I awoke to the ringing of my local phone. I came with three: my regular mobile, which rings up a Trump-sized bill here a temporary T-Mobile model, which is equally expensive but has the benefit of working abroad and a cheap, local not-smart phone I picked up in Gaza.
Half asleep, I fumbled and watched it plunge to the floor.
The ringing stopped, the buttons now useless. "Congratulations champ," I thought.
"You've been awake three seconds and you've killed an inanimate object."
I surveyed my surroundings. It was daylight, but the TV and air-conditioner I'd left humming were silent.
My two US-based phones were out of range and, thanks to the power outage, out of hotel wifi.
I was reminded of the time in May 2003 when I spent two days trailing the most powerful man in Iraq, former US General Jay Garner, as he walked without a flak vest through Baghdad’s Shia Sadr City neighbourhood, trailed by Iraqis.
Every one of them recognised him, though their TVs weren't working.
They called out "Mr Garner, why no karraba?" (Why no electricity?) in Arabish, a mingling of Arabic and English.
I was chafed when the Los Angeles Times, brimming with wartime news, made me fold two days of exclusive reporting into another reporter's story.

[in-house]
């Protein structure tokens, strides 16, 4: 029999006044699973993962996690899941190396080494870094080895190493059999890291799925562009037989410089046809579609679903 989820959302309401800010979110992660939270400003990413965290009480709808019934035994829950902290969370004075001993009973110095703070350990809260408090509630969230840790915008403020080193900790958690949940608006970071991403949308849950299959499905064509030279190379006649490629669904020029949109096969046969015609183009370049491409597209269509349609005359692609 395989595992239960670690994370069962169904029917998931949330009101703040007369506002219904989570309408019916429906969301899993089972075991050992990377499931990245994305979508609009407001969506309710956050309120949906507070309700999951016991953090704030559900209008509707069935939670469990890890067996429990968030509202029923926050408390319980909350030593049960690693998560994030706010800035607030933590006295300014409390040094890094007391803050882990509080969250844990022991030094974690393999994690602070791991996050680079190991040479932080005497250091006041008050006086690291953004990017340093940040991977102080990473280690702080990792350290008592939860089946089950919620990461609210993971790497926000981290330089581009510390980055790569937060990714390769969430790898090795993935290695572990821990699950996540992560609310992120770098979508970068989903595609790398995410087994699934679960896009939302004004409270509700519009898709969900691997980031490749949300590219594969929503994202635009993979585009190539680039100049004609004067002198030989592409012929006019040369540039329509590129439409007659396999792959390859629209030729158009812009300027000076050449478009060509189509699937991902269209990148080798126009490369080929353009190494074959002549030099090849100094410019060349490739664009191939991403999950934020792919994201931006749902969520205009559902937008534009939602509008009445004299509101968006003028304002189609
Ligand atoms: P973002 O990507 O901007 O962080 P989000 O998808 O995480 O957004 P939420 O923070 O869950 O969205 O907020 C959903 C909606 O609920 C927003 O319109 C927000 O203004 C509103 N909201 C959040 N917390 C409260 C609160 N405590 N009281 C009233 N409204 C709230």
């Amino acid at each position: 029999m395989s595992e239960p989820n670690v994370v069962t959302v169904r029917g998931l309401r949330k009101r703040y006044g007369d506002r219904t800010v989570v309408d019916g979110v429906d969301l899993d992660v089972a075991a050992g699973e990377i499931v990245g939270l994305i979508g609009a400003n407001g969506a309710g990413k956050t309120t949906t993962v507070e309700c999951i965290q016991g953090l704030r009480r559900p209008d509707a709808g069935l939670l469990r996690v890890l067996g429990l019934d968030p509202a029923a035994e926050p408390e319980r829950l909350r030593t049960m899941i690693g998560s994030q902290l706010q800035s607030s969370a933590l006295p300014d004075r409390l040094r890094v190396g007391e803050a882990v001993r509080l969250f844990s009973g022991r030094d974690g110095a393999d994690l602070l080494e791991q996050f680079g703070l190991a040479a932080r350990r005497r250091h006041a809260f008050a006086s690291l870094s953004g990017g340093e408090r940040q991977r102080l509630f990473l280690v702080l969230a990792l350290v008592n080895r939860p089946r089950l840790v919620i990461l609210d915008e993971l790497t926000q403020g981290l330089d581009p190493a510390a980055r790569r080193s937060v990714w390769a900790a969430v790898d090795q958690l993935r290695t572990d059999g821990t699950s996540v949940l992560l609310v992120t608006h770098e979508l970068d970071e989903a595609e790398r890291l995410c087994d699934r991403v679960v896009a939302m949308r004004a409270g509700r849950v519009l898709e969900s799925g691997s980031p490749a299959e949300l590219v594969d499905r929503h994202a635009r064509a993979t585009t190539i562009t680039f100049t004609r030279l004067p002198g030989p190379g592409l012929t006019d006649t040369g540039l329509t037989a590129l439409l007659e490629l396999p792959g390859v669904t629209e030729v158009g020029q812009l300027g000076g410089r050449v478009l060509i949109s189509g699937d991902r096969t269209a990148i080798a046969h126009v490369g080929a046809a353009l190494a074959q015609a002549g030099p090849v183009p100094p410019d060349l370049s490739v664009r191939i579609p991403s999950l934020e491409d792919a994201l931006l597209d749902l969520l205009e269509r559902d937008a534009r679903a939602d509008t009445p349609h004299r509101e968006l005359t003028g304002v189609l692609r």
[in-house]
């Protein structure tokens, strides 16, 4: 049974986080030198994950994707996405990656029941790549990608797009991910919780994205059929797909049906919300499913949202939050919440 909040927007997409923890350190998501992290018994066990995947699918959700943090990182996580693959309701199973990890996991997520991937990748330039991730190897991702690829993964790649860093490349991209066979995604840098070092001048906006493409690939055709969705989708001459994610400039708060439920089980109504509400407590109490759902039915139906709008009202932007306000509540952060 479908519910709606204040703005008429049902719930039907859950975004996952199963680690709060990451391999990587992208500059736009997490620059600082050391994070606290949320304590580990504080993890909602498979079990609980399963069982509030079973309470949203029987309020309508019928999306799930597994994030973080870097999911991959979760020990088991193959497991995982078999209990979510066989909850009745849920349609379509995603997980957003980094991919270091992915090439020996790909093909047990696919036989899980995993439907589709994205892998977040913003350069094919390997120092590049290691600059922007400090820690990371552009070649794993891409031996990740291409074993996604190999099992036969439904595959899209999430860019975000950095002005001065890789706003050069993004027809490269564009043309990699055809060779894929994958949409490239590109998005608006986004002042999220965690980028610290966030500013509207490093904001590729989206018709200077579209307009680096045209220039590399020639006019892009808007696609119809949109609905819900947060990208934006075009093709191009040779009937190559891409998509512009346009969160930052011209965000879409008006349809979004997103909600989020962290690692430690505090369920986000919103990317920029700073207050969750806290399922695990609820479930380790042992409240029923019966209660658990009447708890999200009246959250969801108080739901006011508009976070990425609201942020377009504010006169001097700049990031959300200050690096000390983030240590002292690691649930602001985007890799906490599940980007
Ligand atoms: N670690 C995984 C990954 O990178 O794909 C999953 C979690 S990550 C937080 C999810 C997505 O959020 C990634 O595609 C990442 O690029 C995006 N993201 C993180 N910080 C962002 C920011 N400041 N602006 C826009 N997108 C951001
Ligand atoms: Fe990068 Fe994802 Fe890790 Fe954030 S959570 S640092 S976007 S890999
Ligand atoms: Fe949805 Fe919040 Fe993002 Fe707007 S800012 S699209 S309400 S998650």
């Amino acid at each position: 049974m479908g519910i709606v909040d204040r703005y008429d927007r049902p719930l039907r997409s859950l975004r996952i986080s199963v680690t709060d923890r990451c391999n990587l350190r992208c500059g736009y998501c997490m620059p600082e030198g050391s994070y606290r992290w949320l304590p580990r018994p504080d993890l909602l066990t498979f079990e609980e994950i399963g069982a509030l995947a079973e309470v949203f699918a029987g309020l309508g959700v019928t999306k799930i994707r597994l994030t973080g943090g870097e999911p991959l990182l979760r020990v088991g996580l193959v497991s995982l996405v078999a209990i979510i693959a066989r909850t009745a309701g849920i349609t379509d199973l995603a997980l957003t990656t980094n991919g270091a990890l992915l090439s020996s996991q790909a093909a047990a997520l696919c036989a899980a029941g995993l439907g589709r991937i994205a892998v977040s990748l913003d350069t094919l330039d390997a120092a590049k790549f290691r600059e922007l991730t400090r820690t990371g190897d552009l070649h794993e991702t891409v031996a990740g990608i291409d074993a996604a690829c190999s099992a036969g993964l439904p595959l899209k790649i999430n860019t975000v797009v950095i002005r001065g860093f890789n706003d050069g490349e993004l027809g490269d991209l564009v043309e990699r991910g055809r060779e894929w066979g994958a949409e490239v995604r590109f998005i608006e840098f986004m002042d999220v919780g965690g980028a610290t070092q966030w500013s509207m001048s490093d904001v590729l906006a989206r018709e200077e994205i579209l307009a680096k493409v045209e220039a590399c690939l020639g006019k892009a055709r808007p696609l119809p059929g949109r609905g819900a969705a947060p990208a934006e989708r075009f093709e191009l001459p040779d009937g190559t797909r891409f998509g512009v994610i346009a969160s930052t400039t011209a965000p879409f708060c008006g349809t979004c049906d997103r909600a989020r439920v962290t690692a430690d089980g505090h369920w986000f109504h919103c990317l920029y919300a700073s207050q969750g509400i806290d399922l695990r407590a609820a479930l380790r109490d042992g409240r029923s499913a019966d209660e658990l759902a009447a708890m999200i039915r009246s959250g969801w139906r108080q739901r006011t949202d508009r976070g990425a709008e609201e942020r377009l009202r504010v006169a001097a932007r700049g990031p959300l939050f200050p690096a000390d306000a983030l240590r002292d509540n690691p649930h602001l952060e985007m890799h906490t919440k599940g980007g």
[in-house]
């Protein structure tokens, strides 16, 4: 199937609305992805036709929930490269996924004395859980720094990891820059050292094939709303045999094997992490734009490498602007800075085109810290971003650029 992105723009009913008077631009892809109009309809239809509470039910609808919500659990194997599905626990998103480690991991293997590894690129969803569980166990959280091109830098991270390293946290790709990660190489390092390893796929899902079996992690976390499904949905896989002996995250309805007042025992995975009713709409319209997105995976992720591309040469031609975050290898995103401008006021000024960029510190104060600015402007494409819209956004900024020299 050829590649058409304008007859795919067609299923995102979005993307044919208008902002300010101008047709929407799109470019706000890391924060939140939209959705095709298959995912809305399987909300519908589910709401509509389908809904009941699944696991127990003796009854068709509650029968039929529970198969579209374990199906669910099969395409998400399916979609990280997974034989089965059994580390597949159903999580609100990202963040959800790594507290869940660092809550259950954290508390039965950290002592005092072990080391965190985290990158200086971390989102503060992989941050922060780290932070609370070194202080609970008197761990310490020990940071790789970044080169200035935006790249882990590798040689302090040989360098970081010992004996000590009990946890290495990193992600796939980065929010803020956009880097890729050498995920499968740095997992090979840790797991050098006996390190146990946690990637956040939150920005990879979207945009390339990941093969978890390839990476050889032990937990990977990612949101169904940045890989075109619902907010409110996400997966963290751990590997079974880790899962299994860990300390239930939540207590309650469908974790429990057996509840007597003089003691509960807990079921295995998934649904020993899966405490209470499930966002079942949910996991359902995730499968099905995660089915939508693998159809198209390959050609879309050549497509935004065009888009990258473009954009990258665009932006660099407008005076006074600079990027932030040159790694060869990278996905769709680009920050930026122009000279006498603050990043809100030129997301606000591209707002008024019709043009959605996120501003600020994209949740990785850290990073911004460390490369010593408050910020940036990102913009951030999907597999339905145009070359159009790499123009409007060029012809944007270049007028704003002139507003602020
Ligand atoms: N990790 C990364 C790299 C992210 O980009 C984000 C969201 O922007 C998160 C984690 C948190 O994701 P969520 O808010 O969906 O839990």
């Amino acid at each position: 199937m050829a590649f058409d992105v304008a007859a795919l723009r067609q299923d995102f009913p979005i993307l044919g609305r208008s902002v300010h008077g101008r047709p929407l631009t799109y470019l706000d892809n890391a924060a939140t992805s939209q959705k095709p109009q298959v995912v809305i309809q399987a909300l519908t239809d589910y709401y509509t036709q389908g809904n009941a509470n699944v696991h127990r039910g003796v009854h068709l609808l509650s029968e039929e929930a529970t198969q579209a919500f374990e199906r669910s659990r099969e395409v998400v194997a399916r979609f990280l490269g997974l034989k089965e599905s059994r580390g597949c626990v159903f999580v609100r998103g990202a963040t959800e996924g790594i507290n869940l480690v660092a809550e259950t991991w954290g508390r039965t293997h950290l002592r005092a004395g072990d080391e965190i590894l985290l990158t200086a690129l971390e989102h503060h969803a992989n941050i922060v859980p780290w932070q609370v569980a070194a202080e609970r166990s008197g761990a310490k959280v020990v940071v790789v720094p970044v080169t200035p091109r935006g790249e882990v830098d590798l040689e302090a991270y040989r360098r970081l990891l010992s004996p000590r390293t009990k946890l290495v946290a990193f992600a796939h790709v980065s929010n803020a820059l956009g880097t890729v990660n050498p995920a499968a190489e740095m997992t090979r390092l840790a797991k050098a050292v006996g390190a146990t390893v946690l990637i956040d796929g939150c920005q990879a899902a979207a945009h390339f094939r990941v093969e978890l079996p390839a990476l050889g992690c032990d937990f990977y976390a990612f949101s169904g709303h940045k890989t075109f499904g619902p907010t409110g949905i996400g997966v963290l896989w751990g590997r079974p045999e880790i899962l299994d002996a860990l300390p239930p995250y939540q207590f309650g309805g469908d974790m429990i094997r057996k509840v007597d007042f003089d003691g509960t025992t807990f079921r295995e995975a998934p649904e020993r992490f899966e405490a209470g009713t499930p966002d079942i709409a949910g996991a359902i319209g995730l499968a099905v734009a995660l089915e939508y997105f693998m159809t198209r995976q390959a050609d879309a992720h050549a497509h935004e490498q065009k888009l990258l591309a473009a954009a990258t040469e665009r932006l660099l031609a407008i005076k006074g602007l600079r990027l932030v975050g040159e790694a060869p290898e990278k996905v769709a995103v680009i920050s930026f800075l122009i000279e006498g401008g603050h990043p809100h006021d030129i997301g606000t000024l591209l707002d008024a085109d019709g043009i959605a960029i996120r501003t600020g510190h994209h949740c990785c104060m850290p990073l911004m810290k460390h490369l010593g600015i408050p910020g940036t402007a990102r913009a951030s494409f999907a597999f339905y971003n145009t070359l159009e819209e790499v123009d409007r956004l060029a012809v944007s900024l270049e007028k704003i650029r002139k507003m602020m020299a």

So, I later learned, was Garner.
It took me years to get another interview with him. By then he was lamenting the missed opportunities that followed his removal and the bull-in-a-China-shop style of his successor, Paul Bremer.
Bremer fired the Iraqi army and banned Baathist Party members from government jobs, turning hundreds of thousands of militarily and politically savvy Iraqis into desperate, armed networked enemies.
A little grouchy
I used a fourth phone - the hard-wired hotel handset - to ask for breakfast.
The accented voice on the other end said: "Cheese omelette."
Here, you don't order breakfast. They tell you what you'll have.
It's a nice hotel, as Gaza hostels go, but everyone's starving and a little grouchy.
As it is Ramadan and the cook would have been fasting from dawn to dusk while frying up my morning meal, I didn't complain.
I managed to connect long enough for a short call to the office.
Nothing imminent. And no more connection.
I could shower in the dark, but shaving blind seemed suicidal. I gave up on the idea.
Men bearing nets
So I was forced to take a haram breakfast out on the balcony and enjoy a moment of peace, watching fully clothed men wade in the Mediterranean surf.
As they trudged ashore I realised they were bearing nets.
They weren't swimming. They were fishing. Of course they were. This was Gaza.
Resorts line the beach here. There are plastic chairs in the sand, their backs tilted together in fours to form arachnids. But no one sits in them.
They're merely a reminder that, should someone choose to bathe in the baking humidity, they're welcome.
The fasting Gazans will remain sensibly out of the sun, thank you, or, more productively, fishing.
As persistent flies circled the remains of my breakfast, into the mesmerising din of ocean waves broke the harsh crackle of Arabic music from the TV.
Maintenance had succeeded. The spell was broken. Back to work.